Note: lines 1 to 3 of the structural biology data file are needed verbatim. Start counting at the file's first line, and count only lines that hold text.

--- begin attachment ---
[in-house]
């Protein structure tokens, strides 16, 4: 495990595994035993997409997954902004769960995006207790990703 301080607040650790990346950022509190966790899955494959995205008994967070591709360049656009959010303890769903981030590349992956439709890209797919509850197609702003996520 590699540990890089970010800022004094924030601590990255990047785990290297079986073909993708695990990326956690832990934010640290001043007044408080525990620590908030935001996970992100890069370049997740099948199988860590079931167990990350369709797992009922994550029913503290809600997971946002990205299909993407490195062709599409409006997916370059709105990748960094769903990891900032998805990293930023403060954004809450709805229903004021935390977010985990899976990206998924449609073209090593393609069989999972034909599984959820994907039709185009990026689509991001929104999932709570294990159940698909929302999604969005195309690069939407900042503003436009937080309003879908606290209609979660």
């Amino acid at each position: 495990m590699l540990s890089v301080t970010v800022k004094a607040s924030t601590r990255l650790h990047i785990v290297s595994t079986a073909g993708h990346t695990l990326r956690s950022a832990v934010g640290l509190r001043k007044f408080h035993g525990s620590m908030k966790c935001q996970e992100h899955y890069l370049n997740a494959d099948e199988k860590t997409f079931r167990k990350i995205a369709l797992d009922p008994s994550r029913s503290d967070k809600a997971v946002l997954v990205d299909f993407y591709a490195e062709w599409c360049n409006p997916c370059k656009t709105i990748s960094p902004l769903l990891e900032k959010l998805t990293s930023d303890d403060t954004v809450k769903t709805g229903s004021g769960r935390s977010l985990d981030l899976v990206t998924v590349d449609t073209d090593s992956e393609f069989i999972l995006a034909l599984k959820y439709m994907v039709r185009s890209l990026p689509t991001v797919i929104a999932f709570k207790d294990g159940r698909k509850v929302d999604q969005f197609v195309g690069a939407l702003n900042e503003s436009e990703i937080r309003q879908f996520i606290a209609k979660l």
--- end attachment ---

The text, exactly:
[in-house]
């Protein structure tokens, strides 16, 4: 495990595994035993997409997954902004769960995006207790990703 301080607040650790990346950022509190966790899955494959995205008994967070591709360049656009959010303890769903981030590349992956439709890209797919509850197609702003996520 590699540990890089970010800022004094924030601590990255990047785990290297079986073909993708695990990326956690832990934010640290001043007044408080525990620590908030935001996970992100890069370049997740099948199988860590079931167990990350369709797992009922994550029913503290809600997971946002990205299909993407490195062709599409409006997916370059709105990748960094769903990891900032998805990293930023403060954004809450709805229903004021935390977010985990899976990206998924449609073209090593393609069989999972034909599984959820994907039709185009990026689509991001929104999932709570294990159940698909929302999604969005195309690069939407900042503003436009937080309003879908606290209609979660």
């Amino acid at each position: 495990m590699l540990s890089v301080t970010v800022k004094a607040s924030t601590r990255l650790h990047i785990v290297s595994t079986a073909g993708h990346t695990l990326r956690s950022a832990v934010g640290l509190r001043k007044f408080h035993g525990s620590m908030k966790c935001q996970e992100h899955y890069l370049n997740a494959d099948e199988k860590t997409f079931r167990k990350i995205a369709l797992d009922p008994s994550r029913s503290d967070k809600a997971v946002l997954v990205d299909f993407y591709a490195e062709w599409c360049n409006p997916c370059k656009t709105i990748s960094p902004l769903l990891e900032k959010l998805t990293s930023d303890d403060t954004v809450k769903t709805g229903s004021g769960r935390s977010l985990d981030l899976v990206t998924v590349d449609t073209d090593s992956e393609f069989i999972l995006a034909l599984k959820y439709m994907v039709r185009s890209l990026p689509t991001v797919i929104a999932f709570k207790d294990g159940r698909k509850v929302d999604q969005f197609v195309g690069a939407l702003n900042e503003s436009e990703i937080r309003q879908f996520i606290a209609k979660l």